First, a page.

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SLUG: 2-285815 Singapore / Terror









INTRO: Singapore Prime Minister Goh Chok Tong is urging citizens of the city-state to remain tolerant of Singapore's Muslim minority in face of terrorism. More from V-O-A's Alisha Ryu in our Asia News Center.

TEXT: Last month's discovery of an alleged terrorist cell in Singapore deeply shocked the small but prosperous Southeast Asian nation. Fourteen of the 15 suspected terrorists arrested by the police were Singaporean Muslims some with alleged links to Osama bin Laden's al-Qaida organization.

Singapore Prime Minister Goh Chok Tong says the discovery of the cell and the arrest of Muslims have what he terms "worrying implications" for the city-state's multi-racial and multi-religious society.

In comments published in newspapers Wednesday, Mr. Goh outlines a potential scenario in which dozens of Chinese and Indians are killed or injured in a terrorist attack. He says in his words I dare not imagine the anger of the Chinese and Indians against our Malay Muslims.

The majority of Singapore's four million people are ethnic Chinese who practice Buddhism, Taoism or Christianity. Malay Muslims make up another 14 percent of the population. About eight percent are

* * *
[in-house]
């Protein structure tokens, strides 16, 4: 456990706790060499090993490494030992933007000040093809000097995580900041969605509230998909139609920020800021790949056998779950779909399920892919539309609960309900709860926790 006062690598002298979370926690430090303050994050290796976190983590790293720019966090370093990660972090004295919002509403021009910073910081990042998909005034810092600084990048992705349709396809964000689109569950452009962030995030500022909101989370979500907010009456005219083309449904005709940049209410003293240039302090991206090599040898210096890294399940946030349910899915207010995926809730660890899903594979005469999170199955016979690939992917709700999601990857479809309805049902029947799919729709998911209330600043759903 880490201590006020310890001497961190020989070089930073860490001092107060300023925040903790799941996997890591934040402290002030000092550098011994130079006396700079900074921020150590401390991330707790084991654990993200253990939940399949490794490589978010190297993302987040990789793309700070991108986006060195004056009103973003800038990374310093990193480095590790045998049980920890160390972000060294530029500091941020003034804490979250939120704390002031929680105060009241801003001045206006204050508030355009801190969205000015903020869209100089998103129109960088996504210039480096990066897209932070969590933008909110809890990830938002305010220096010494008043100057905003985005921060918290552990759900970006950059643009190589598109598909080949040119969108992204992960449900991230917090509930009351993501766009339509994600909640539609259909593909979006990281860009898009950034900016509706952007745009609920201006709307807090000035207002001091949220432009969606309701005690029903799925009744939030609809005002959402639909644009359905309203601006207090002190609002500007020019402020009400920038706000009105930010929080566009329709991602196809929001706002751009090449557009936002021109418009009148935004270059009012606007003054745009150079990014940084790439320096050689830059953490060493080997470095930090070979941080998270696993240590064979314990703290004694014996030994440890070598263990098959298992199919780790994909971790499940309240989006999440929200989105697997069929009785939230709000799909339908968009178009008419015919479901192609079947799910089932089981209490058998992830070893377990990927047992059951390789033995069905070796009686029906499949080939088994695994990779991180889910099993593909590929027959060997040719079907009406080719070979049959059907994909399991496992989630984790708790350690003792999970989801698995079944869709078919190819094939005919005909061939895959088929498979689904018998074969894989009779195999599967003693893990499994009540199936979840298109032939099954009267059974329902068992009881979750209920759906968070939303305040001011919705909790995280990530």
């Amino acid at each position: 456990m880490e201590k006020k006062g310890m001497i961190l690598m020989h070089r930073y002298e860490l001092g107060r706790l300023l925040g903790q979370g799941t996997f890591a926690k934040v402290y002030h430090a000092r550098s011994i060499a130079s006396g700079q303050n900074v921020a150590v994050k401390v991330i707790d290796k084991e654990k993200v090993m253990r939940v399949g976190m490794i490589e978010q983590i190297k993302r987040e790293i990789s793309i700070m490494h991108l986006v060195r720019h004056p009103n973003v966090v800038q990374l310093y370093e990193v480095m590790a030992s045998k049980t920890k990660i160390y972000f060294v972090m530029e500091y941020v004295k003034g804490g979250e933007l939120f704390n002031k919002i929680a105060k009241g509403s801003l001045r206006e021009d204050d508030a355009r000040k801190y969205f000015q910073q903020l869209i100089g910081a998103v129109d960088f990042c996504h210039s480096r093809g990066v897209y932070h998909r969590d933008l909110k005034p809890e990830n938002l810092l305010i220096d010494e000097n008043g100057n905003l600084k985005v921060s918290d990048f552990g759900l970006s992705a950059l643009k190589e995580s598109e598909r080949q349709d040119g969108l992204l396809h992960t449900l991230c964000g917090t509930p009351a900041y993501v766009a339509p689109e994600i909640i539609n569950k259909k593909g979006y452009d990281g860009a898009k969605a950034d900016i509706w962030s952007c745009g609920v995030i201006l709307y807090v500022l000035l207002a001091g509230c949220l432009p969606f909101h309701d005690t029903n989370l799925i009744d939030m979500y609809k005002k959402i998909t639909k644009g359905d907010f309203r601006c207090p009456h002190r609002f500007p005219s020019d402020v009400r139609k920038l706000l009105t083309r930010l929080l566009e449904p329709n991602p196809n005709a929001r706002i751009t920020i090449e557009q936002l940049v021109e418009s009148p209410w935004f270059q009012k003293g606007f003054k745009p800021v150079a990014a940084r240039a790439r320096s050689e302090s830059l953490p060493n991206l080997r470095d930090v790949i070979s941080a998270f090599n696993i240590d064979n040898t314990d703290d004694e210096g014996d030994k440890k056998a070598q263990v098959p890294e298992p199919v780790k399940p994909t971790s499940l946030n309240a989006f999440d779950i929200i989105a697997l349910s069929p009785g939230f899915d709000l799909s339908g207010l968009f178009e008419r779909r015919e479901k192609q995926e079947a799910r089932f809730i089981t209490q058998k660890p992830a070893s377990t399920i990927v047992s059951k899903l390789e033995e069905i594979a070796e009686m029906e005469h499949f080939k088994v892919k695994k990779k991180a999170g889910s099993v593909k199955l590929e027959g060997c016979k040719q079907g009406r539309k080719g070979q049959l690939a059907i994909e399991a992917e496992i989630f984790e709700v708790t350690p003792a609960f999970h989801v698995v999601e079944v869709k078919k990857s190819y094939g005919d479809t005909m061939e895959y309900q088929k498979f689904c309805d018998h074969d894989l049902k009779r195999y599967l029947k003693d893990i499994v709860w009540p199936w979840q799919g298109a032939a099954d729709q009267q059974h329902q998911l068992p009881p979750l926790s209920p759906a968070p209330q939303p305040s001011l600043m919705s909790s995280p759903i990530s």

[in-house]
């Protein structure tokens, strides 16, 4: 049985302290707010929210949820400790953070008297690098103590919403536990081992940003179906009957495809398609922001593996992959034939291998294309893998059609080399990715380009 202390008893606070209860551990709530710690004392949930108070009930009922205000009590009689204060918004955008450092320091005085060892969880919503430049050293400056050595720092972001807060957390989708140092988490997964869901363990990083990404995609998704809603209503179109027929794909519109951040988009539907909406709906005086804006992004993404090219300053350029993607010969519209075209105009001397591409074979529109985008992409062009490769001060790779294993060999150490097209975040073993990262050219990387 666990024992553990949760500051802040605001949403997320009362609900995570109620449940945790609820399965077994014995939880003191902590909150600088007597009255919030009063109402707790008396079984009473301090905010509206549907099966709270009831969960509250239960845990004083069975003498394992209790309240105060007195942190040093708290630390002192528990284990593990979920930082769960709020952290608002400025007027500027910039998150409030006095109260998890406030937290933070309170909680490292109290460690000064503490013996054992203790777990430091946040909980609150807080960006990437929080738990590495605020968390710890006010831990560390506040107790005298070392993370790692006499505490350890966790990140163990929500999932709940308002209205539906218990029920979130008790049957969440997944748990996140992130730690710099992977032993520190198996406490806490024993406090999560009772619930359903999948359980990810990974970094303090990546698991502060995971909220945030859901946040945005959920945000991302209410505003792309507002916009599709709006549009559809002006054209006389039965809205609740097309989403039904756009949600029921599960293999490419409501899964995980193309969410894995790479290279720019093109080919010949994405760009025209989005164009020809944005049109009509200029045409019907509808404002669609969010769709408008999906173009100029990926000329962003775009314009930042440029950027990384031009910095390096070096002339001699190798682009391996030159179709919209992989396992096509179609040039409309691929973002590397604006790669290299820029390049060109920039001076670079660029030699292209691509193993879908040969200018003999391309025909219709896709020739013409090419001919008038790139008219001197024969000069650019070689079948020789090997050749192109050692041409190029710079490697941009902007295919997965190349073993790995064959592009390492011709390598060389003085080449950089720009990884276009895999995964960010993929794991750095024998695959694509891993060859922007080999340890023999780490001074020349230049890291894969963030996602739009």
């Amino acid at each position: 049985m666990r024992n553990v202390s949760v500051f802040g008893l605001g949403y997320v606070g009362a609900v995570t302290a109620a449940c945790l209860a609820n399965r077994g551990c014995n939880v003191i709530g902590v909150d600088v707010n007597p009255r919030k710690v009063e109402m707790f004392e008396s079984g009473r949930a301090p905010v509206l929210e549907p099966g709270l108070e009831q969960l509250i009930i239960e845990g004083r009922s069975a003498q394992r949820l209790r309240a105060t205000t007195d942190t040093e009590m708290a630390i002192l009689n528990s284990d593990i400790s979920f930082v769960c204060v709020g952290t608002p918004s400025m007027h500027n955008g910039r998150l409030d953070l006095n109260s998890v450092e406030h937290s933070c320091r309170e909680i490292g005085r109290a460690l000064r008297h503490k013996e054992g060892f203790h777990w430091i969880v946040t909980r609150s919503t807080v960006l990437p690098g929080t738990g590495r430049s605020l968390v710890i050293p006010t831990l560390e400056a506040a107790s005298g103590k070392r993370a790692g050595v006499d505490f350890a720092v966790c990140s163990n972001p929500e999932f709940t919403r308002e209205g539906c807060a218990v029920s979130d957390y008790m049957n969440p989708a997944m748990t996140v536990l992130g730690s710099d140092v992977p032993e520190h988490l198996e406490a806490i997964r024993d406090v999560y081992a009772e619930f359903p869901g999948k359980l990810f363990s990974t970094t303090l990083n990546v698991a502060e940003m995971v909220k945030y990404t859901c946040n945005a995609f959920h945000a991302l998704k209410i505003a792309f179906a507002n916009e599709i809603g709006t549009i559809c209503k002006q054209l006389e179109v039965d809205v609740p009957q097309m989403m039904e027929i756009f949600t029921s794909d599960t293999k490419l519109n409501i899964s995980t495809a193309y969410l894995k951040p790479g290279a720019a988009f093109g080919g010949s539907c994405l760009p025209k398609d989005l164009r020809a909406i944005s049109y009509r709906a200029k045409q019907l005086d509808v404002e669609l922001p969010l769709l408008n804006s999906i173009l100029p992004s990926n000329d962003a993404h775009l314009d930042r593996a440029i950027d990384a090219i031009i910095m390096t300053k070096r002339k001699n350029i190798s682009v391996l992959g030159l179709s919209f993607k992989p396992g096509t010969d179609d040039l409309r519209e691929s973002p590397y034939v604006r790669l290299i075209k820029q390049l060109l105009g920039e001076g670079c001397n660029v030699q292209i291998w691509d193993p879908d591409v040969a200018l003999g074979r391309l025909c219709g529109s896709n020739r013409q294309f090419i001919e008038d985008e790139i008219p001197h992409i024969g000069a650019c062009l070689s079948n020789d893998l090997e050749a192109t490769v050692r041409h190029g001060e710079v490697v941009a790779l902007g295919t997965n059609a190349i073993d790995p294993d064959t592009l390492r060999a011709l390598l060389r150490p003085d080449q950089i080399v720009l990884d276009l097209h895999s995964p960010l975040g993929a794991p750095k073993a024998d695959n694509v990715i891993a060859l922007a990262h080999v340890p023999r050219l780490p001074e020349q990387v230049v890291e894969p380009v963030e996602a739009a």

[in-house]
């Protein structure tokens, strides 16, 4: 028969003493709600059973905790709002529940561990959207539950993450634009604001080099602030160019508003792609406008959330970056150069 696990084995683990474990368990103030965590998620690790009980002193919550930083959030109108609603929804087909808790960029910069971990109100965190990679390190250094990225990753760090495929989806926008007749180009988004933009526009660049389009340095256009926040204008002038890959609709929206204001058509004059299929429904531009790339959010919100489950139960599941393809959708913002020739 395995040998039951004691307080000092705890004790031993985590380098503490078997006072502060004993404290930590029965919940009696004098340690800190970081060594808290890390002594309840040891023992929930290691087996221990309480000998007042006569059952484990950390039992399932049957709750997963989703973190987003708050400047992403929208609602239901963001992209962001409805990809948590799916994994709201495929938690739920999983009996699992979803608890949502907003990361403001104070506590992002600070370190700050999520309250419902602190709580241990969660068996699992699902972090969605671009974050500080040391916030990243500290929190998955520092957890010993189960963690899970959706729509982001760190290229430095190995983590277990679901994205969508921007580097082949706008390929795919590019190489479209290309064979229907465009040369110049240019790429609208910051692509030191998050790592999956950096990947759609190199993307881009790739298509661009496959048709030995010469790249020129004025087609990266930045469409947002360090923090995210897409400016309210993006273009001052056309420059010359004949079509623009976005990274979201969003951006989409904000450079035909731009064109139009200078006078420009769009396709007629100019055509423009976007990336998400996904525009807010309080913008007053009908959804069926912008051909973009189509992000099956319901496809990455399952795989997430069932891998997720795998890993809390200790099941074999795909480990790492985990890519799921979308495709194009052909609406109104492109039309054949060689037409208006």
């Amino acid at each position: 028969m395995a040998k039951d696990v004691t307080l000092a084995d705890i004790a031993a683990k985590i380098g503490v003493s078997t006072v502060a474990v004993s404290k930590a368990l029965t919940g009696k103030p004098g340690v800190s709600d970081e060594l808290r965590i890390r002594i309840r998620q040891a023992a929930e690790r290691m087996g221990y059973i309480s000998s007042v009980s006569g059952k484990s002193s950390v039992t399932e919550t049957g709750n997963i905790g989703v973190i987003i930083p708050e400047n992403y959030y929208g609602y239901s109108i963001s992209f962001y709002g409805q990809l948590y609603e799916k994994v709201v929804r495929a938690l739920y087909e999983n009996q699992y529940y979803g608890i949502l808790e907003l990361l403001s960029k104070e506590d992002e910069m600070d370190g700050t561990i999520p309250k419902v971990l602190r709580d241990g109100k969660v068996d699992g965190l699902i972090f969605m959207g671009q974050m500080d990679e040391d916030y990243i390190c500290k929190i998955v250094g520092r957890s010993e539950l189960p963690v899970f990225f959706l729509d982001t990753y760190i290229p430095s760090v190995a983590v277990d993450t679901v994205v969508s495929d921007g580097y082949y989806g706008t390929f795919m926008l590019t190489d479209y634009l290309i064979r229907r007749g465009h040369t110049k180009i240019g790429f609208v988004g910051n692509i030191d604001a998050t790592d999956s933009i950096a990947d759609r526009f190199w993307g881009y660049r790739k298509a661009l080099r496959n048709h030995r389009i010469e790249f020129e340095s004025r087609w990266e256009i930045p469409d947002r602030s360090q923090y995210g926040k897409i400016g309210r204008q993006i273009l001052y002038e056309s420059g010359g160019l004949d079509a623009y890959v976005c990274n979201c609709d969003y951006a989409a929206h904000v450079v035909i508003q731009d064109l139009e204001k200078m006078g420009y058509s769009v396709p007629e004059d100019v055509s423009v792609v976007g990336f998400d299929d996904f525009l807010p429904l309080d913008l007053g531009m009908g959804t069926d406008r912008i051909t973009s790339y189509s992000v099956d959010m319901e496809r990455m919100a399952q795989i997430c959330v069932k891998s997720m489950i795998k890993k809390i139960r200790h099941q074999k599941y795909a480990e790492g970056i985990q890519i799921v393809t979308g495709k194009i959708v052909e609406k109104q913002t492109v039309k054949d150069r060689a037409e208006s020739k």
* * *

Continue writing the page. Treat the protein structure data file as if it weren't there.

ethnic Indian Hindus.

The director of the East Asian Institute in Singapore, Gungwu Wang, says the prime minister has good reasons for believing that terrorism fears are increasing the risk of a racial and religious confrontation in one of the world's most orderly and peaceful countries.

/// WANG ACT ///

I think there is some reason for concern because not that long ago, there had been very serious tension between the Malay Muslim population and the ethnic Chinese in Singapore. This was one of the reasons that led to the separation of Singapore from Malaysia. The independence of Singapore really stemmed from a really serious concern to keep ethnic relations as harmonious as possible so that the new country would have a chance to develop peacefully.

/// END ACT ///

Singapore was torn by racial and religious riots in the 1950s and 60s. The violence peaked in 1964 when 23 people were killed and 460 injured.

Prime Minister Goh is urging non-Muslim Singaporeans to work together now to stop distrust from building again between the different races and religions. He says Singapore's Muslim community should not be made to shoulder the blame for the acts of a few extremists. (Signed)


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